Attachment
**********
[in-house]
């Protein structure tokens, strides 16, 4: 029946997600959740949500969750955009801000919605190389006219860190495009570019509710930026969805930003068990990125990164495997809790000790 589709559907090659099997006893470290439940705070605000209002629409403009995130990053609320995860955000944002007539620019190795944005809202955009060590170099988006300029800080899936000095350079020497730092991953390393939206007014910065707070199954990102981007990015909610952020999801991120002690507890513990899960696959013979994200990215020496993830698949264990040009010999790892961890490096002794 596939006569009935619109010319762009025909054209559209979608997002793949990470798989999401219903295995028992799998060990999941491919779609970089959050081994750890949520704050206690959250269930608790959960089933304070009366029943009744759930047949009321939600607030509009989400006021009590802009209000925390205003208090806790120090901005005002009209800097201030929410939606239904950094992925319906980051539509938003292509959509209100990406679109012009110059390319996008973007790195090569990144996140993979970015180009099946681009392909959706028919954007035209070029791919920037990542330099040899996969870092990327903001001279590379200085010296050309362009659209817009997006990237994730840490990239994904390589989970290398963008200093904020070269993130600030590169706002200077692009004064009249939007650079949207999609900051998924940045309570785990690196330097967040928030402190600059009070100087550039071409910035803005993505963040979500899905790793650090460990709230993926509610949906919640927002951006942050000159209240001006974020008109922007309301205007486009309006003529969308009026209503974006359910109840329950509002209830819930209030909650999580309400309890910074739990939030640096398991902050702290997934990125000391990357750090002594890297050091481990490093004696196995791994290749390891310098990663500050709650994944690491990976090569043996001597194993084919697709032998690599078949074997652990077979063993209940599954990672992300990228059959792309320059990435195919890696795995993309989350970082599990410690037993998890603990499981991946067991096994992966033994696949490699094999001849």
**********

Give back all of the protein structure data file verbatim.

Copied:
[in-house]
């Protein structure tokens, strides 16, 4: 029946997600959740949500969750955009801000919605190389006219860190495009570019509710930026969805930003068990990125990164495997809790000790 589709559907090659099997006893470290439940705070605000209002629409403009995130990053609320995860955000944002007539620019190795944005809202955009060590170099988006300029800080899936000095350079020497730092991953390393939206007014910065707070199954990102981007990015909610952020999801991120002690507890513990899960696959013979994200990215020496993830698949264990040009010999790892961890490096002794 596939006569009935619109010319762009025909054209559209979608997002793949990470798989999401219903295995028992799998060990999941491919779609970089959050081994750890949520704050206690959250269930608790959960089933304070009366029943009744759930047949009321939600607030509009989400006021009590802009209000925390205003208090806790120090901005005002009209800097201030929410939606239904950094992925319906980051539509938003292509959509209100990406679109012009110059390319996008973007790195090569990144996140993979970015180009099946681009392909959706028919954007035209070029791919920037990542330099040899996969870092990327903001001279590379200085010296050309362009659209817009997006990237994730840490990239994904390589989970290398963008200093904020070269993130600030590169706002200077692009004064009249939007650079949207999609900051998924940045309570785990690196330097967040928030402190600059009070100087550039071409910035803005993505963040979500899905790793650090460990709230993926509610949906919640927002951006942050000159209240001006974020008109922007309301205007486009309006003529969308009026209503974006359910109840329950509002209830819930209030909650999580309400309890910074739990939030640096398991902050702290997934990125000391990357750090002594890297050091481990490093004696196995791994290749390891310098990663500050709650994944690491990976090569043996001597194993084919697709032998690599078949074997652990077979063993209940599954990672992300990228059959792309320059990435195919890696795995993309989350970082599990410690037993998890603990499981991946067991096994992966033994696949490699094999001849």